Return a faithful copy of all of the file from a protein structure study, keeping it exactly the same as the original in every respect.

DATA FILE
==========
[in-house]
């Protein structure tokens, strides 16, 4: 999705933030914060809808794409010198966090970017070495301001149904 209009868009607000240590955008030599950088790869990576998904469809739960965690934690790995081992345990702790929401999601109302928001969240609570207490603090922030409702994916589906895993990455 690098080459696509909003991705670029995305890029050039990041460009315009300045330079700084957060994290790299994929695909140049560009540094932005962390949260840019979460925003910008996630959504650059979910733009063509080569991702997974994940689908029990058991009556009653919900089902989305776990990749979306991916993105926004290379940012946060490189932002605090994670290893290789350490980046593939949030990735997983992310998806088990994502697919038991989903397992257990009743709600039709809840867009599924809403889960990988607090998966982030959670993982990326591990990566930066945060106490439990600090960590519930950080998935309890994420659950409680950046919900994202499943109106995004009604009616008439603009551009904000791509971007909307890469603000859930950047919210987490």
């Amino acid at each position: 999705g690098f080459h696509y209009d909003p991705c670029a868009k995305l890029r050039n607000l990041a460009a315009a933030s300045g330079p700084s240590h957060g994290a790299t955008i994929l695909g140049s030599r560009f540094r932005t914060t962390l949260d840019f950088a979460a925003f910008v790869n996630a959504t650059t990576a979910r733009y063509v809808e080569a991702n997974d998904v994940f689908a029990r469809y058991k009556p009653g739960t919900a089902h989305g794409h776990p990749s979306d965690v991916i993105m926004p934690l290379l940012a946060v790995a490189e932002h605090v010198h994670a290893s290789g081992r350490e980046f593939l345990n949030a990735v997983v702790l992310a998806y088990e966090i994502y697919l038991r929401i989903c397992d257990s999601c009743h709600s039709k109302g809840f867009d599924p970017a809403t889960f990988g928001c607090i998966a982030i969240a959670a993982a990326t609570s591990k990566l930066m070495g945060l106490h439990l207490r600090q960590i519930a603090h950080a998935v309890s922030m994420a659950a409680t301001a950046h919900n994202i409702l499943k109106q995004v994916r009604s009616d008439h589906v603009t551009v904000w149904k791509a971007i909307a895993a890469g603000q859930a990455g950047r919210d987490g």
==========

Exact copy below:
[in-house]
């Protein structure tokens, strides 16, 4: 999705933030914060809808794409010198966090970017070495301001149904 209009868009607000240590955008030599950088790869990576998904469809739960965690934690790995081992345990702790929401999601109302928001969240609570207490603090922030409702994916589906895993990455 690098080459696509909003991705670029995305890029050039990041460009315009300045330079700084957060994290790299994929695909140049560009540094932005962390949260840019979460925003910008996630959504650059979910733009063509080569991702997974994940689908029990058991009556009653919900089902989305776990990749979306991916993105926004290379940012946060490189932002605090994670290893290789350490980046593939949030990735997983992310998806088990994502697919038991989903397992257990009743709600039709809840867009599924809403889960990988607090998966982030959670993982990326591990990566930066945060106490439990600090960590519930950080998935309890994420659950409680950046919900994202499943109106995004009604009616008439603009551009904000791509971007909307890469603000859930950047919210987490």
């Amino acid at each position: 999705g690098f080459h696509y209009d909003p991705c670029a868009k995305l890029r050039n607000l990041a460009a315009a933030s300045g330079p700084s240590h957060g994290a790299t955008i994929l695909g140049s030599r560009f540094r932005t914060t962390l949260d840019f950088a979460a925003f910008v790869n996630a959504t650059t990576a979910r733009y063509v809808e080569a991702n997974d998904v994940f689908a029990r469809y058991k009556p009653g739960t919900a089902h989305g794409h776990p990749s979306d965690v991916i993105m926004p934690l290379l940012a946060v790995a490189e932002h605090v010198h994670a290893s290789g081992r350490e980046f593939l345990n949030a990735v997983v702790l992310a998806y088990e966090i994502y697919l038991r929401i989903c397992d257990s999601c009743h709600s039709k109302g809840f867009d599924p970017a809403t889960f990988g928001c607090i998966a982030i969240a959670a993982a990326t609570s591990k990566l930066m070495g945060l106490h439990l207490r600090q960590i519930a603090h950080a998935v309890s922030m994420a659950a409680t301001a950046h919900n994202i409702l499943k109106q995004v994916r009604s009616d008439h589906v603009t551009v904000w149904k791509a971007i909307a895993a890469g603000q859930a990455g950047r919210d987490g």